Indigenous art installations to fill the halls of Calgary's new library
Once crews lay the last brick of the new library in downtown Calgary on Friday, the focus will shift inside the facility to fill it with art and furniture and some of those pieces will honour Treaty 7 nations.
Six Indigenous artists will be contributing work to the new Central Library and the pieces include murals, a sculpture and even some unique furniture inside a one-of-a-kind room.
Jared Tailfeathers, who works with the CPL on Indigenous projects and programming, says it’s an incredible project for artists.
“It was a huge opportunity for local artists and also for the communities to communicate with their artists and communicate with the other Treaty 7 nations and also to be part of the city. Sometime, that’s hard for Indigenous people.”
Visitors to the library will be able to witness the first work by three of the Indigenous artists as soon as they enter the building.
“You walk in and the building opens up into an atrium and the wall to the left of the front doors is the Welcome Wall,” Tailfeathers says.
The Welcome Wall is a mural collaboration between three artists from three different First Nations, Keegan Starlight, Kalum Teke Dan and Roland Rollinmud.
The second piece is the sculpture of a bison, by artist Lionel Peyachew, in the civic concourse on the mezzanine level.
“There is going to be a sculpture of a bison made out of words from Treaty 7 languages as well as English words. There will be a little bit of educational feel to that where there will be a bit of a word search type thing.”
He says the sculpture will be particularly special because of the importance of the plains bison to the Indigenous peoples of Treaty 7.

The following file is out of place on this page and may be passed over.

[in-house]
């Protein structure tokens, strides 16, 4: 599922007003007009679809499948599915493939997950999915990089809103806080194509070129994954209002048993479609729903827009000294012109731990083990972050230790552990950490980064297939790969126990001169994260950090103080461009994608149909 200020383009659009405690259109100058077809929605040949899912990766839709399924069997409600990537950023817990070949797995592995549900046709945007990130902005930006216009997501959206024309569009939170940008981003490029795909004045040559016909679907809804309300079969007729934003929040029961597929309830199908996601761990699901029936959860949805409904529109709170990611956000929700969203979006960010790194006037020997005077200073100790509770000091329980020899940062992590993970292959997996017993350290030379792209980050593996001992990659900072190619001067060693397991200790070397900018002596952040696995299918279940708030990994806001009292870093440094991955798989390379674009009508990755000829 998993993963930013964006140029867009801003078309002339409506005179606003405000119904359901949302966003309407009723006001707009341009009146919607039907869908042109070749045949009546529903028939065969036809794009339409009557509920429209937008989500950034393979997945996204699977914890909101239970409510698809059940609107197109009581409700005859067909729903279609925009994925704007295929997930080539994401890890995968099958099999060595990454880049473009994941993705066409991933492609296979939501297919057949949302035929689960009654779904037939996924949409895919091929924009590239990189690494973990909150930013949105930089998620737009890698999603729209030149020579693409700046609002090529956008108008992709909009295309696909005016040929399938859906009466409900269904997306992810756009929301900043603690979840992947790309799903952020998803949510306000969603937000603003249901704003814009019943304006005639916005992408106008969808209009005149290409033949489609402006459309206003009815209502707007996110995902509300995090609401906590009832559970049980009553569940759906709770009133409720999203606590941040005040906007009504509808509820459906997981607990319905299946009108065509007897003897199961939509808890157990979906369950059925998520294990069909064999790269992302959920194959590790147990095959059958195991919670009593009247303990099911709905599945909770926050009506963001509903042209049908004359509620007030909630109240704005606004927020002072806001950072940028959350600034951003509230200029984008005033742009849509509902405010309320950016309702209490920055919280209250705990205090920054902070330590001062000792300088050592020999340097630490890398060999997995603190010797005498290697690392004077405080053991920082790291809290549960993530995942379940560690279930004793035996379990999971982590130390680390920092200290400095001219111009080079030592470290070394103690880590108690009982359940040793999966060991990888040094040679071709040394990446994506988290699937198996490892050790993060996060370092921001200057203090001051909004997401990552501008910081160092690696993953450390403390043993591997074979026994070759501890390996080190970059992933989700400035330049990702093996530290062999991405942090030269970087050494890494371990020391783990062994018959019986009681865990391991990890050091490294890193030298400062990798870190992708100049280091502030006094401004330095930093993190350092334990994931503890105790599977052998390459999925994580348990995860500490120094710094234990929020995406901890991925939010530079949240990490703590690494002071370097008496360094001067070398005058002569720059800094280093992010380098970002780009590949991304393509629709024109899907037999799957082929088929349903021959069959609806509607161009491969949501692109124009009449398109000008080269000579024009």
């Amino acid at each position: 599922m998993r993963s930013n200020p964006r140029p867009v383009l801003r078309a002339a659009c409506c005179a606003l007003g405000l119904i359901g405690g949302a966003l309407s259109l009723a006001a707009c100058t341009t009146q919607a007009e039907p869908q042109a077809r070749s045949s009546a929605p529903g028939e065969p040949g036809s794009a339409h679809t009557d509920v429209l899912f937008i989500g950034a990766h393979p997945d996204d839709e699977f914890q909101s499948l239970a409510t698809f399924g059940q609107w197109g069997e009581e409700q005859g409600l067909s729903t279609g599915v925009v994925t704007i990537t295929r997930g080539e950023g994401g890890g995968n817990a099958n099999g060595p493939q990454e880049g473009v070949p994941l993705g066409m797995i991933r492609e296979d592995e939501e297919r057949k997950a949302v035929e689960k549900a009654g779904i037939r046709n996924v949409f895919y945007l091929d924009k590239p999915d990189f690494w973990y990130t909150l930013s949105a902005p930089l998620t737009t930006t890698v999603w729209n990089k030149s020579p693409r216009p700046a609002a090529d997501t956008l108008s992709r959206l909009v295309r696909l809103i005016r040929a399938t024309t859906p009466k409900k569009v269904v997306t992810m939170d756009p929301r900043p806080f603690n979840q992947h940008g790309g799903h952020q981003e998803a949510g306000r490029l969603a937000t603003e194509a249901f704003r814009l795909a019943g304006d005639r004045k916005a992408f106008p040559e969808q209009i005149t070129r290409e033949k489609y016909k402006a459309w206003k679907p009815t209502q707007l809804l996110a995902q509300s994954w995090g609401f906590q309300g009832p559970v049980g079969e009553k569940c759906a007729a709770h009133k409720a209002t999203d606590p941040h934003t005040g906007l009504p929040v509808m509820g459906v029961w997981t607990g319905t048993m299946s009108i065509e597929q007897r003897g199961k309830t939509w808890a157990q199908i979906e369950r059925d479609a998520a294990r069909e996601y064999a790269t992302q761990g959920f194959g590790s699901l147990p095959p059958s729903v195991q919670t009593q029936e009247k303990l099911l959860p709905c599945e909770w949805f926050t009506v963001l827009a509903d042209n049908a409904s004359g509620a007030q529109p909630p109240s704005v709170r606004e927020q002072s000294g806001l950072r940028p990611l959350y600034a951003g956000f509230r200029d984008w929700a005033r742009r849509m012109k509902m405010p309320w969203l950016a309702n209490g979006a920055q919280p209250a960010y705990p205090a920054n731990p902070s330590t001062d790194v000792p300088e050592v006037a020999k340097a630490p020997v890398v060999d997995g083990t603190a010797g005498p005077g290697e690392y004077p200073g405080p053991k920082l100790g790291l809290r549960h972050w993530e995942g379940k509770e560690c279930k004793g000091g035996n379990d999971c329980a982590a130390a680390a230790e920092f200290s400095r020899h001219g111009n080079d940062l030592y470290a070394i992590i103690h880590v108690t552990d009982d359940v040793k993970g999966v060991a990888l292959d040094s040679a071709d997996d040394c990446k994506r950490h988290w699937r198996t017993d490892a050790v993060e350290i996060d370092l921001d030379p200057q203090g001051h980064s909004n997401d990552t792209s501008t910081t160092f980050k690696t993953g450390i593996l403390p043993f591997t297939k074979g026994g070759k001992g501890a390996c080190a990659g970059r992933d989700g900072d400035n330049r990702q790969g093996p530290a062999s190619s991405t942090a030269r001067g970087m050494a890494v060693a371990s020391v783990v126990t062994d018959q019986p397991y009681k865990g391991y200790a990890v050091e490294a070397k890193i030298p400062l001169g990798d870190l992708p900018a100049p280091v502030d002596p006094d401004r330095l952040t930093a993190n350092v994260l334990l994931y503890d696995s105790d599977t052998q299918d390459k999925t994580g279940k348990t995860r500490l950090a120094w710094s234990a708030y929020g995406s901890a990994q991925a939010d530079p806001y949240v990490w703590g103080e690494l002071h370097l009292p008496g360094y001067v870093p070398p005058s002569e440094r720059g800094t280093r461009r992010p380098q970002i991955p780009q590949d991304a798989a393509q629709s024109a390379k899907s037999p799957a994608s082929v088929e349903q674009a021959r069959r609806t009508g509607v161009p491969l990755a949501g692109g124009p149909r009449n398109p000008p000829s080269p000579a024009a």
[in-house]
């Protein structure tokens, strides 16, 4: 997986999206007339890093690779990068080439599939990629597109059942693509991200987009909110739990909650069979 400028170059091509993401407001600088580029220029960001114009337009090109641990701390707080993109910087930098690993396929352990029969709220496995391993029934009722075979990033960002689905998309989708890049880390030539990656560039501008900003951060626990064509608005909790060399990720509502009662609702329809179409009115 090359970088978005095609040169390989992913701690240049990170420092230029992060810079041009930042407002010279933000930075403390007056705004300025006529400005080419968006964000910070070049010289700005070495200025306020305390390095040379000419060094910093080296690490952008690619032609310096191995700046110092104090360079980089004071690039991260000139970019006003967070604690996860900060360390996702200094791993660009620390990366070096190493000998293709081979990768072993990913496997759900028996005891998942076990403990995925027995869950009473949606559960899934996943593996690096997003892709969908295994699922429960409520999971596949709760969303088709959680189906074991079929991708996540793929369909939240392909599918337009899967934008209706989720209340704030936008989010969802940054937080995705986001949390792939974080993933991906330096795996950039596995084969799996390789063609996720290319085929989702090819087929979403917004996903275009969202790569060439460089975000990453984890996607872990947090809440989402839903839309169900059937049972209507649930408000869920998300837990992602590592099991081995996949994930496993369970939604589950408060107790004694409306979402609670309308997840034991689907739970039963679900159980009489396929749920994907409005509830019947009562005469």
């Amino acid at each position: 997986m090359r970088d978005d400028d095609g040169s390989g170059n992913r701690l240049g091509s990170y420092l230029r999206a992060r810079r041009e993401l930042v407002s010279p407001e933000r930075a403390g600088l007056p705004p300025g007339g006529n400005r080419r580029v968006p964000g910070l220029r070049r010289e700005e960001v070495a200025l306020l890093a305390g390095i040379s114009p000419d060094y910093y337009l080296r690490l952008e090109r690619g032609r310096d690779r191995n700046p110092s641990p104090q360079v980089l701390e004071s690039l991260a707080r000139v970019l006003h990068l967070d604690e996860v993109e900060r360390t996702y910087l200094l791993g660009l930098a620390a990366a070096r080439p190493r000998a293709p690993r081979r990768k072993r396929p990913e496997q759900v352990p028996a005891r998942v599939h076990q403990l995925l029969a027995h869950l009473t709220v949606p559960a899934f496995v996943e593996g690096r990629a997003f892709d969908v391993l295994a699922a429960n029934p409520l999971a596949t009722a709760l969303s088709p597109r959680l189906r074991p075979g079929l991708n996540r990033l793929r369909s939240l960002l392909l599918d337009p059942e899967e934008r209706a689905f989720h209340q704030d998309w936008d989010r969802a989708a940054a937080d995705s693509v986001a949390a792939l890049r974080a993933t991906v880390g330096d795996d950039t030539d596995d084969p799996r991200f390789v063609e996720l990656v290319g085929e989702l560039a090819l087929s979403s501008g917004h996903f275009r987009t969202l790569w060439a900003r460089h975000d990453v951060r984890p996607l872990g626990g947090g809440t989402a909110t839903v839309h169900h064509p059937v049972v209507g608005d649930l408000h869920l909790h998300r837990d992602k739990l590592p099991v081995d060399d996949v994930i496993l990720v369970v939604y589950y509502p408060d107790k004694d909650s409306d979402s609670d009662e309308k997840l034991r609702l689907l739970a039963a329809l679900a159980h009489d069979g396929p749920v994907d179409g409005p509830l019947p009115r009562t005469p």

The final location the art installations is inside a special room called the Elder’s Guidance Room, a place that Tailfeathers says has a very special role for Indigenous people in the area.
“Elders from Treaty 7 can come and use that room for their purposes. For ceremonies, for meetings with Indigenous people from the area as well as meeting with non-Indigenous people to educate them and also to help them feel more a part of the programming and the day-to-day activities of the library.”
That room will be furnished with a table and chairs by Glenna Cardinal and a photo display by Brittney Bear Hat.
Tailfeathers says he’s seen photos of the walnut table which is adorned with river rocks from each of the Treaty 7 nations.
“This is one of the first places in Treaty 7 where elders have a room that is just for them.”
Bear Hat says that she is really excited to be a part of the downtown library initiative.
“I’m making a photo-based installation, doing five framed photos of Calgary-area landscapes out on the river with some text based on retellings of stories.”
Those stories reflect her work; personal accounts of her life growing up as a member of Treaty 7 living in the Calgary area.
“It’s a childhood memory of me and my father and how he taught us how to swim in the river. A lot of the things that he passed down to us is a skill of the land, being able to survive in this environment. There’s a lot of care into how these are passed down and that care goes back into the land.”
The permanent art installation cost $500,000 and aims to create a welcoming and inclusive environment in the building.
The Central Library is scheduled to open on November 1.
(With files from Brad MacLeod)